Daniel W. Uhlfelder P.A. | Attorneys At Law


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3 clauses worth including in business contracts

On Behalf of | Sep 8, 2023 | Small Business

Businesses may sign contracts so that they can secure commercial space in which to operate. They might sign a contract with a vendor who will deliver key supplies. Employee contracts are also important, as they both clarify what the company expects from a worker and what that worker must do to secure their wages and benefits.

Unfortunately, simply signing a contract does not ensure that the other party will fulfill their end of the agreement. Frequently, businesses find themselves embroiled in contract disputes when another party defaults on contractual obligations and causes some kind of financial hardship for the organization.

Businesses can include certain clauses in their contracts that can eliminate challenges related to their agreements in the future or that can at least make resolving those conflicts a bit easier. The following kinds of clauses can often be added to contracts for better protection.

Conflict resolution clauses

There was a time not long ago when many businesses used mandatory arbitration clauses in everything from employment contracts to agreements with individual consumers. Many companies have begun to pivot away from mandatory arbitration in favor of mediation. Business mediation services can help organizations navigate disputes related to their contracts without needing to go to court.

Non-disclosure clauses

The terms that a business includes in a contract can give the organization an edge over competitors. The information that they provide to workers or customers can also sometimes constitute trade secrets. Non-disclosure agreements integrated into contracts can help organizations protect information that is not available to the public from distribution or publication by unhappy customers or disgruntled former employees.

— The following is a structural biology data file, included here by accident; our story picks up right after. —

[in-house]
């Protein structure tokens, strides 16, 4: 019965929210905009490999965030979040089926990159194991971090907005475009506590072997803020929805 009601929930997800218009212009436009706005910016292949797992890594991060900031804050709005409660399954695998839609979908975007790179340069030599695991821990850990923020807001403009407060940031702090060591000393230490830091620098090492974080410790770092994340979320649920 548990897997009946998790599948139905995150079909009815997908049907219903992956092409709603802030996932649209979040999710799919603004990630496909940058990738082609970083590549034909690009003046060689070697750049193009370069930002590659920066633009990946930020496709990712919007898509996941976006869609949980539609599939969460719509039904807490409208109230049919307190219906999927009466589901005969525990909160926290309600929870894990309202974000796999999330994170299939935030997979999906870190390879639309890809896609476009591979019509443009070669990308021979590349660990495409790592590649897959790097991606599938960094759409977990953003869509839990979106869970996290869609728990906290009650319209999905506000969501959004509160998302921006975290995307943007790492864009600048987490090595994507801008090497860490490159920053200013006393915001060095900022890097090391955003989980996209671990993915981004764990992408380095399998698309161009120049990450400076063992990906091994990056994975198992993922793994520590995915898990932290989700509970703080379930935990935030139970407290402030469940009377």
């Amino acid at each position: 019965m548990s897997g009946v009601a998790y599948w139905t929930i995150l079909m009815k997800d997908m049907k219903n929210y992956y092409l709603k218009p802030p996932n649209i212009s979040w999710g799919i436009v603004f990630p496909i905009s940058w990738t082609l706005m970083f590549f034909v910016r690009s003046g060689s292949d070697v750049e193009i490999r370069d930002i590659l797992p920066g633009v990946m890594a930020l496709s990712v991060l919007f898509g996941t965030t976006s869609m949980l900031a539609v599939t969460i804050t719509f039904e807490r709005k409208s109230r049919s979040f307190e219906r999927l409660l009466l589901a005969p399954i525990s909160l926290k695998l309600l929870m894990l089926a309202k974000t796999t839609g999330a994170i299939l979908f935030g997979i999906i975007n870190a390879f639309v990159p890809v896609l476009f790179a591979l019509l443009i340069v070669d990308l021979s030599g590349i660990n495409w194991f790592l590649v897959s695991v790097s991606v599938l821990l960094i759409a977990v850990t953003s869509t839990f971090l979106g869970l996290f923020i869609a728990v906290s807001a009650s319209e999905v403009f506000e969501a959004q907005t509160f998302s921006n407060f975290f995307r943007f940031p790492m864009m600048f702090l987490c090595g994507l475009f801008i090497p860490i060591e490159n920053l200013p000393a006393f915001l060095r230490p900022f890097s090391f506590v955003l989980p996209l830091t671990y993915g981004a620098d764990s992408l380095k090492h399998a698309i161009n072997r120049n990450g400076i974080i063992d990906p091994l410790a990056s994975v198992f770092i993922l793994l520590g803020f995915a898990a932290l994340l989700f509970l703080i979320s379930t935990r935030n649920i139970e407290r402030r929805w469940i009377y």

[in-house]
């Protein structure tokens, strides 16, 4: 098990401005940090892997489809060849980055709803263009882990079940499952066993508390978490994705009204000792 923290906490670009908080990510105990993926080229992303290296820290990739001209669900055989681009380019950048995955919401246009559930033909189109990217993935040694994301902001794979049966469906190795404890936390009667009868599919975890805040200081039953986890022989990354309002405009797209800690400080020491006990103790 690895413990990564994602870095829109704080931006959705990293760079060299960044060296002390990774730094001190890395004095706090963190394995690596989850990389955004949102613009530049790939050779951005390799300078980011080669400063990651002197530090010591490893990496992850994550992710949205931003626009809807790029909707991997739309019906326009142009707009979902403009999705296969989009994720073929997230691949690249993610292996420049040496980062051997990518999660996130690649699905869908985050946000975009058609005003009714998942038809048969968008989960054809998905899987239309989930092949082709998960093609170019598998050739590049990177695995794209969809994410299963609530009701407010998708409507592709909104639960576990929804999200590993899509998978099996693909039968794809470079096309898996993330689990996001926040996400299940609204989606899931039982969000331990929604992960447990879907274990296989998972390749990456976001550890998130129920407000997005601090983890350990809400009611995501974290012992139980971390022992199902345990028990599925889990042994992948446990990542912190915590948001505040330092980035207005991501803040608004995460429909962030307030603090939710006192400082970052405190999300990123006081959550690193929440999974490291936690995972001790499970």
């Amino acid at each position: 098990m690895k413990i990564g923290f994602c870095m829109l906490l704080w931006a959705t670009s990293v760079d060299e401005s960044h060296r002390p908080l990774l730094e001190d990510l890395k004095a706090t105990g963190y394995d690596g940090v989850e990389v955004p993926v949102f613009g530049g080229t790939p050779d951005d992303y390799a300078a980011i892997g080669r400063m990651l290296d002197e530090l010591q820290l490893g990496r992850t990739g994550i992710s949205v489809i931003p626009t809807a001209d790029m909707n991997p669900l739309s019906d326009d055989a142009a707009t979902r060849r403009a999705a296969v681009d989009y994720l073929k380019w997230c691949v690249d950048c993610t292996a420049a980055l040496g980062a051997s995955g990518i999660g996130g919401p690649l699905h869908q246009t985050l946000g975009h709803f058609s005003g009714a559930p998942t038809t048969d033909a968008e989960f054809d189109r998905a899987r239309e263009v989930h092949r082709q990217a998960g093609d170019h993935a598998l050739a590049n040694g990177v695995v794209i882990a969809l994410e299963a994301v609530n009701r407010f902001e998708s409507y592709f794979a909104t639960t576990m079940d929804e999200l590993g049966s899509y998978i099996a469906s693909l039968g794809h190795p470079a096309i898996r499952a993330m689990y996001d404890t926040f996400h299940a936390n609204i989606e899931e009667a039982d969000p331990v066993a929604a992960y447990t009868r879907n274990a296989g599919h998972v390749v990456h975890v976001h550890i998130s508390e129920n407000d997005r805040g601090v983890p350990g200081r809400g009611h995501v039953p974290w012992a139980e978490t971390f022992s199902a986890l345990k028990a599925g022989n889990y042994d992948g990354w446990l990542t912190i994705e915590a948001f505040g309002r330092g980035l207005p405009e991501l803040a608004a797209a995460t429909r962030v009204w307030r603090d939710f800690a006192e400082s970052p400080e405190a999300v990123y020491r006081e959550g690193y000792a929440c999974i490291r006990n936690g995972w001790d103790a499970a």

Penalty clauses

Many contracts will include due dates for payments or delivery dates for goods and services. A penalty clause can provide the basis for seeking damages when another business or a consumer fails to follow through on their contractual obligations. Appropriate penalty clauses create obvious damages that can contribute to the total value of a lawsuit brought against someone who breaches a contract and can deter some parties from violating the contract.

There are numerous other clauses, from force majeure clauses in leases to restrictive covenants in employment contracts, which can help a business more effectively protect its interests when entering into an arrangement with another party. Considering a company’s needs and the purpose of any particular contract can help organizations decide which unique terms they need to add to their written agreements.